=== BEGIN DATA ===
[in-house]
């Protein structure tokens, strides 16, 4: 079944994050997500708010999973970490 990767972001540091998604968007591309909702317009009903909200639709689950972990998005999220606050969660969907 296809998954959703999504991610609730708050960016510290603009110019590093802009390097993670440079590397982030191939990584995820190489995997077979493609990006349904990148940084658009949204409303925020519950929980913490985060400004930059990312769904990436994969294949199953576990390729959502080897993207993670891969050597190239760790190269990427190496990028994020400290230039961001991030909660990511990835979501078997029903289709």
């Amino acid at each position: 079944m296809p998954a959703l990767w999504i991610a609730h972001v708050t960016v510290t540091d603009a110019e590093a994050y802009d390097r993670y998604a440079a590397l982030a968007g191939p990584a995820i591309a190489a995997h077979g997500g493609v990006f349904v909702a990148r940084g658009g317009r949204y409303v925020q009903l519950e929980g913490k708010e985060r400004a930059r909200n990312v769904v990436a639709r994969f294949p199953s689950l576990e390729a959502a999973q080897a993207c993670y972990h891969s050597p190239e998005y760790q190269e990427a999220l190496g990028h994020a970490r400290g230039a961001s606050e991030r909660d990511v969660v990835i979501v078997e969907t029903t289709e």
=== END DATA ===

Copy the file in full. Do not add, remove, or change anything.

[in-house]
């Protein structure tokens, strides 16, 4: 079944994050997500708010999973970490 990767972001540091998604968007591309909702317009009903909200639709689950972990998005999220606050969660969907 296809998954959703999504991610609730708050960016510290603009110019590093802009390097993670440079590397982030191939990584995820190489995997077979493609990006349904990148940084658009949204409303925020519950929980913490985060400004930059990312769904990436994969294949199953576990390729959502080897993207993670891969050597190239760790190269990427190496990028994020400290230039961001991030909660990511990835979501078997029903289709």
């Amino acid at each position: 079944m296809p998954a959703l990767w999504i991610a609730h972001v708050t960016v510290t540091d603009a110019e590093a994050y802009d390097r993670y998604a440079a590397l982030a968007g191939p990584a995820i591309a190489a995997h077979g997500g493609v990006f349904v909702a990148r940084g658009g317009r949204y409303v925020q009903l519950e929980g913490k708010e985060r400004a930059r909200n990312v769904v990436a639709r994969f294949p199953s689950l576990e390729a959502a999973q080897a993207c993670y972990h891969s050597p190239e998005y760790q190269e990427a999220l190496g990028h994020a970490r400290g230039a961001s606050e991030r909660d990511v969660v990835i979501v078997e969907t029903t289709e």